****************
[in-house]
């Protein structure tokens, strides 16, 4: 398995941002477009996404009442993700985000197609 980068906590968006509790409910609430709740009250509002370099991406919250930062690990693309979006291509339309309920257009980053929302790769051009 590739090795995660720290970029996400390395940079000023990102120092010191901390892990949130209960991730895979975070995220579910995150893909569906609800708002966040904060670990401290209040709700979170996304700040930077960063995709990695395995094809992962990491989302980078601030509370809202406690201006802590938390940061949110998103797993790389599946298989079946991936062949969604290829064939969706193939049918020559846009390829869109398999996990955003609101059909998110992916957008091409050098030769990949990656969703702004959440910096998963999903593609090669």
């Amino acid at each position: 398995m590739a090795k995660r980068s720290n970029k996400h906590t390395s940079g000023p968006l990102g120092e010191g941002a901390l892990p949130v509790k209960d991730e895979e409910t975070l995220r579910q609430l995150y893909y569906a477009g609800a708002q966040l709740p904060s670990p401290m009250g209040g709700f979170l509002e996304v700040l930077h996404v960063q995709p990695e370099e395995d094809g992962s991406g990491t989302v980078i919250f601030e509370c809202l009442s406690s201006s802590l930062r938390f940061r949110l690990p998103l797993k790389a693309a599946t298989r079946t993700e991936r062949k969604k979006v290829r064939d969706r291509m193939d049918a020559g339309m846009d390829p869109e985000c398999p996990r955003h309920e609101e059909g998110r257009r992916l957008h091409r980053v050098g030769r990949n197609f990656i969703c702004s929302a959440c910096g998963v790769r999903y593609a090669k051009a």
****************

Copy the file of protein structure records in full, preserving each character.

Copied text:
[in-house]
């Protein structure tokens, strides 16, 4: 398995941002477009996404009442993700985000197609 980068906590968006509790409910609430709740009250509002370099991406919250930062690990693309979006291509339309309920257009980053929302790769051009 590739090795995660720290970029996400390395940079000023990102120092010191901390892990949130209960991730895979975070995220579910995150893909569906609800708002966040904060670990401290209040709700979170996304700040930077960063995709990695395995094809992962990491989302980078601030509370809202406690201006802590938390940061949110998103797993790389599946298989079946991936062949969604290829064939969706193939049918020559846009390829869109398999996990955003609101059909998110992916957008091409050098030769990949990656969703702004959440910096998963999903593609090669």
């Amino acid at each position: 398995m590739a090795k995660r980068s720290n970029k996400h906590t390395s940079g000023p968006l990102g120092e010191g941002a901390l892990p949130v509790k209960d991730e895979e409910t975070l995220r579910q609430l995150y893909y569906a477009g609800a708002q966040l709740p904060s670990p401290m009250g209040g709700f979170l509002e996304v700040l930077h996404v960063q995709p990695e370099e395995d094809g992962s991406g990491t989302v980078i919250f601030e509370c809202l009442s406690s201006s802590l930062r938390f940061r949110l690990p998103l797993k790389a693309a599946t298989r079946t993700e991936r062949k969604k979006v290829r064939d969706r291509m193939d049918a020559g339309m846009d390829p869109e985000c398999p996990r955003h309920e609101e059909g998110r257009r992916l957008h091409r980053v050098g030769r990949n197609f990656i969703c702004s929302a959440c910096g998963v790769r999903y593609a090669k051009a």